As the tissue is already dead, your grey should not mind this at all. Tipps is always quite compliant until I have taken off all the excess corn and start to file away at his pad. I get the look!

Although this might sound like it hurts, try to pick the corn out. Using your nails around the rim of the corn, gently tug at the edges.

Over some time this will start to loosen the hardened lump by microscopic measurements. Removing a corn is a long game. Try not to get frustrated that you are unable to loosen and remove the corn in a week or a month.

Just do what you can, and what your grey will allow you to, to reduce it and ease the discomfort.


Applying a moisturising liquid on a daily basis is also an excellent way to decrease the hardness of the corn. It may not penetrate the whole mass but it will make some of it softer.

Applying a moisturiser should always come after the filing otherwise it can make it more difficult to really get the corn filed down. Filing the corn when it is dry and hard is much easier than when wet and soft.

It also makes much more sense for the softening liquid to be soaked into the newly exposed part of the corn, rather than you filing it away. Oil based products are preferable here, coconut oil would be my suggestion.

If your greyhound is anything like mine they may want to lick the coconut oil off so either keep their heads away from the tempting flavour of coconut or pop a sock over their paw. 

Surgery, Medication and Other Techniques

There are many options for corn removal and reduction remedies which could be the miracle medicine for your greyhound. My own personal experience has me advising you to steer clear of surgery.

Your beloved hound will be placed under anesthetic, have a painful operation and a prolonged recovery time. Most, if not all the other blogs I have read from other greyhound owners that have gone down this root have regretted it. Mainly because the corn always returns.

I have been reading more recently about laser surgery becoming popular and proving to be successful. Also, I see frequently that human corn and verruca treatments have worked on removing the corn – never to return.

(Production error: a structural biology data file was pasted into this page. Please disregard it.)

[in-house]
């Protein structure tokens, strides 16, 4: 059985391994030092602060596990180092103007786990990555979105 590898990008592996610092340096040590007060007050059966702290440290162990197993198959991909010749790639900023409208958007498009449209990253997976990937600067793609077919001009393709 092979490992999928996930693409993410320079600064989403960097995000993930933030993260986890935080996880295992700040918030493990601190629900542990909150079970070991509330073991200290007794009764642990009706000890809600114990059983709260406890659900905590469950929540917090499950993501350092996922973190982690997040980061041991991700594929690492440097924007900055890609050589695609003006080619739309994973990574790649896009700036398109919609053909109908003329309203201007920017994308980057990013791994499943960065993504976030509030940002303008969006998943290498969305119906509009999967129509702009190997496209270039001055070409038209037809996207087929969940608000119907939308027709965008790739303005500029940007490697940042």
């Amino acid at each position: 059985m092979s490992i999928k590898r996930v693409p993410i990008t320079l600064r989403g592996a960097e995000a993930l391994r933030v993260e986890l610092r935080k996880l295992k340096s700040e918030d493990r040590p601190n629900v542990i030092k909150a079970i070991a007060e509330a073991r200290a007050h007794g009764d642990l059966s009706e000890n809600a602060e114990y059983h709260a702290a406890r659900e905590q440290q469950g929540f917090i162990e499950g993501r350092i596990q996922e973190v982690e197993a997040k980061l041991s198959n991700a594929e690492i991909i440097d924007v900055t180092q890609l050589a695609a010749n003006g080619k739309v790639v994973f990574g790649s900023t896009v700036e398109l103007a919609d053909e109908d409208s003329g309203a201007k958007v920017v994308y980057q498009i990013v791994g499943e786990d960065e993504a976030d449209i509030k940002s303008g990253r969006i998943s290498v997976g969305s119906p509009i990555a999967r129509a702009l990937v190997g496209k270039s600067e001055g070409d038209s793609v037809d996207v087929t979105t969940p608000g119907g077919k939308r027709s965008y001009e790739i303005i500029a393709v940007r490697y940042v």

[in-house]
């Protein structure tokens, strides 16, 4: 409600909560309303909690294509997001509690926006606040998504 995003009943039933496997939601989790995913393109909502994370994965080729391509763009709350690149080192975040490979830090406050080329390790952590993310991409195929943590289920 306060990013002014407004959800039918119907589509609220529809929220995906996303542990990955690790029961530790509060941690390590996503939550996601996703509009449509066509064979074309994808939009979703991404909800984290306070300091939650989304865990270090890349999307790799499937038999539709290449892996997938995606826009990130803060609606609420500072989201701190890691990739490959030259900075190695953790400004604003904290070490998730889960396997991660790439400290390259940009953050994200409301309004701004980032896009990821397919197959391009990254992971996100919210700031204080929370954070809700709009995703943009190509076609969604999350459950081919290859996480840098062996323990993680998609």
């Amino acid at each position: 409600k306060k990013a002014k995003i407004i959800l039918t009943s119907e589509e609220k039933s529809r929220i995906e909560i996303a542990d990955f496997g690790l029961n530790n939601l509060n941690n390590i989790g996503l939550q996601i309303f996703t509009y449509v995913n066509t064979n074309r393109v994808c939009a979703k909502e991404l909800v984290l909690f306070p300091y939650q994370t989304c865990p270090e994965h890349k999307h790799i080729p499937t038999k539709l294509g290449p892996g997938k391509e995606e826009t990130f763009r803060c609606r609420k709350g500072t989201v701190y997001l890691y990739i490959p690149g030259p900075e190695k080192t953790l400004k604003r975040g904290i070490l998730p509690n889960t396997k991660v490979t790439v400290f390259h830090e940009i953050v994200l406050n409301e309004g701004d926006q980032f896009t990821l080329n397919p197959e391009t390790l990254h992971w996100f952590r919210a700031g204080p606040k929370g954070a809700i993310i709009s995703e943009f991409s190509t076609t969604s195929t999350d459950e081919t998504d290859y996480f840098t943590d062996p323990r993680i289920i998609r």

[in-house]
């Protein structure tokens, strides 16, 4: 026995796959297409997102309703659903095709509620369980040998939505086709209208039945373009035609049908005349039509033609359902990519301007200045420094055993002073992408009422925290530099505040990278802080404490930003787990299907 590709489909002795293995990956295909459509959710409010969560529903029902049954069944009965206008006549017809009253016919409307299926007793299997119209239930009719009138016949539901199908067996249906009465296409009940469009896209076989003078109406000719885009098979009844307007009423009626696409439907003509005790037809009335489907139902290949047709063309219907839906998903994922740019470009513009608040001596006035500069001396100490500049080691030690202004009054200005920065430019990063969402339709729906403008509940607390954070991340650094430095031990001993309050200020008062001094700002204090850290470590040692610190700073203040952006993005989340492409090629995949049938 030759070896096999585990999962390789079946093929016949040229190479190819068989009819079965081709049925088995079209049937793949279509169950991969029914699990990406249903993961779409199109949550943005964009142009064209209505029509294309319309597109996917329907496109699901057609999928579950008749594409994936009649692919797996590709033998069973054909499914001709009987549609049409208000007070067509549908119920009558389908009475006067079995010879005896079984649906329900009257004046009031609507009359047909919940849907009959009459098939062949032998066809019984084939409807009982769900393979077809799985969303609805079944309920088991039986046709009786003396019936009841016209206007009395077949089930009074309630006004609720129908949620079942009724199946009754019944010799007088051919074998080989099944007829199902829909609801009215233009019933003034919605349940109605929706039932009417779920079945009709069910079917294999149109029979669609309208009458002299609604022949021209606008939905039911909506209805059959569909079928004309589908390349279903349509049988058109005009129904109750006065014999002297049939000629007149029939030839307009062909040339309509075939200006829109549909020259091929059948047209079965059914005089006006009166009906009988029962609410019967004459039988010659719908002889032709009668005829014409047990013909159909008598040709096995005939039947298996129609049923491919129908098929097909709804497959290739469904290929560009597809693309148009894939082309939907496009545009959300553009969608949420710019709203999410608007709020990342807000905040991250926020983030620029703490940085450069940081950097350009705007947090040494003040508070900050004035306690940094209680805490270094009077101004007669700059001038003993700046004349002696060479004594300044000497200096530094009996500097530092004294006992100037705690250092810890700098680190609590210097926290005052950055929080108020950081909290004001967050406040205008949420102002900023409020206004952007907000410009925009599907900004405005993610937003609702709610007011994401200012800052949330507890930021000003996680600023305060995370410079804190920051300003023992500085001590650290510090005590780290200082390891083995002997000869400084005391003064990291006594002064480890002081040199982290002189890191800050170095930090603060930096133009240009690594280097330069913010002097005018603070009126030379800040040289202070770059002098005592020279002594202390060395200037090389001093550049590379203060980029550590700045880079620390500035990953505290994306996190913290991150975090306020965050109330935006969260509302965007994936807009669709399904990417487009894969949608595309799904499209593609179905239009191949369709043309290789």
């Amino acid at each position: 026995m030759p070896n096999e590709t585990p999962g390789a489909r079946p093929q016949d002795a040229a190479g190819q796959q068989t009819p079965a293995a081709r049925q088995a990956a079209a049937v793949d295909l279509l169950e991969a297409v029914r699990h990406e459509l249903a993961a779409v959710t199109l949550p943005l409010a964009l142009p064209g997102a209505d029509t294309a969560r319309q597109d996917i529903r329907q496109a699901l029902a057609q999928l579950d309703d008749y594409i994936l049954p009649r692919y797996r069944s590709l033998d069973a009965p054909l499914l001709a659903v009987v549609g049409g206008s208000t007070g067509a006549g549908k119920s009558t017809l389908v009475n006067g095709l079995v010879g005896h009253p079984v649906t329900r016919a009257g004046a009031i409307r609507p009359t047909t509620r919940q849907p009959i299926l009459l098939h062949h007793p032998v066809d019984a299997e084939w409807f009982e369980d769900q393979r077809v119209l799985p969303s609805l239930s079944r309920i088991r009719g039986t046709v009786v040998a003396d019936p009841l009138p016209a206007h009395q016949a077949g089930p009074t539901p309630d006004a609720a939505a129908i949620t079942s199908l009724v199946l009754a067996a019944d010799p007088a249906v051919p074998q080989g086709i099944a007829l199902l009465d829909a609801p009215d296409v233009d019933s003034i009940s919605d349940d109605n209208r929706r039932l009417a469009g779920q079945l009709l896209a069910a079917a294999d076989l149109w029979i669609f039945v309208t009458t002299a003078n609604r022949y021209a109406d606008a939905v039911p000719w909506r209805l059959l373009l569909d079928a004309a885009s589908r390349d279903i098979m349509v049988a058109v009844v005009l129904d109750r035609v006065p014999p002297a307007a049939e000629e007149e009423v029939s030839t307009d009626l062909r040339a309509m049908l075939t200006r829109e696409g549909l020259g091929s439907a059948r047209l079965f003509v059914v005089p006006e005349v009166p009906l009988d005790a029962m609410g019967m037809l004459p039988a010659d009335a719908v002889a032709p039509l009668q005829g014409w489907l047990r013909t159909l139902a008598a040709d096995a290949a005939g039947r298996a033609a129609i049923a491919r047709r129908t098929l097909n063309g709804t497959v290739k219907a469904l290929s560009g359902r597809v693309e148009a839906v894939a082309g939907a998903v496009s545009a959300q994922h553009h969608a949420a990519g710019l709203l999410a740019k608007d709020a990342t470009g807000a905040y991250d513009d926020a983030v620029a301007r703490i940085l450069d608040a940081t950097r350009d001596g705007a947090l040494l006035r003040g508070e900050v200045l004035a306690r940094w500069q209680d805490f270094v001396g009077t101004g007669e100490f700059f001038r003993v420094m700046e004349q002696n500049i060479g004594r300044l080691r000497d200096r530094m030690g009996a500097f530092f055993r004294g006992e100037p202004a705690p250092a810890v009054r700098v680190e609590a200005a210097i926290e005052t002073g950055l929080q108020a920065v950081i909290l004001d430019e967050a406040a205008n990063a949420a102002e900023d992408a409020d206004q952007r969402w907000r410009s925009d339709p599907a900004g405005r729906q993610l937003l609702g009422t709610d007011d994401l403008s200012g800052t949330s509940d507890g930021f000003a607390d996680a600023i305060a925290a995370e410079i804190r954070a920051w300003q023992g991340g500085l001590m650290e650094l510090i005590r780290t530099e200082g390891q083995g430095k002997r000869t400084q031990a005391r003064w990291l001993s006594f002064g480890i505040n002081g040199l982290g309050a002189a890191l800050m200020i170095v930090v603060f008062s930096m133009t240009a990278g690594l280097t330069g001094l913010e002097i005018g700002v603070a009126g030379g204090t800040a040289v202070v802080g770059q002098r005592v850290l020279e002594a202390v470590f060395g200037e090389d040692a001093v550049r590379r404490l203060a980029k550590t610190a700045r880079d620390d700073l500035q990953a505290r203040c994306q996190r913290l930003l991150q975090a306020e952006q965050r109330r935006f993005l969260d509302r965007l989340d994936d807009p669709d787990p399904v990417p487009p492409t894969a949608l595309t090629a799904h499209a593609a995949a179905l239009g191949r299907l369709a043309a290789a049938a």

We did try corn treatment but did not entirely follow the instructions or continue it for recommended amount of time so feel that this could work if given the chance. The thing to remember is each dog is genetically different and could react to different solutions in different ways.

I would love to hear your stories and what has worked or is still working for you and yours.

21 thoughts on “Greyhound Corns”

  1. My whippet has corns one on each of front paws which is making it difficult to have usual walks i have read duct tape is another alternative what are your views on this

    • Hi Mary,
      I am so sorry to hear that your whippet is suffering from these pesky irritations.

      Corns are notoriously difficult to get rid of and often grow back if not completely hulled and the area treated to prevent them from returning.

      Repeated use of duct tape can dry the corn out to allow you to dig it out. I have heard some cases where the corn has simply fallen out which is the best outcome. However, it takes a long time (weeks) and it can be hard to keep the tape on the toe.

      We personally found that the pad around the corn was suffering from the duct tape as well causing more pain. It is certainly worth giving it a go as there have been many successful extractions using this method. You will need to monitor the progress as the weeks go on.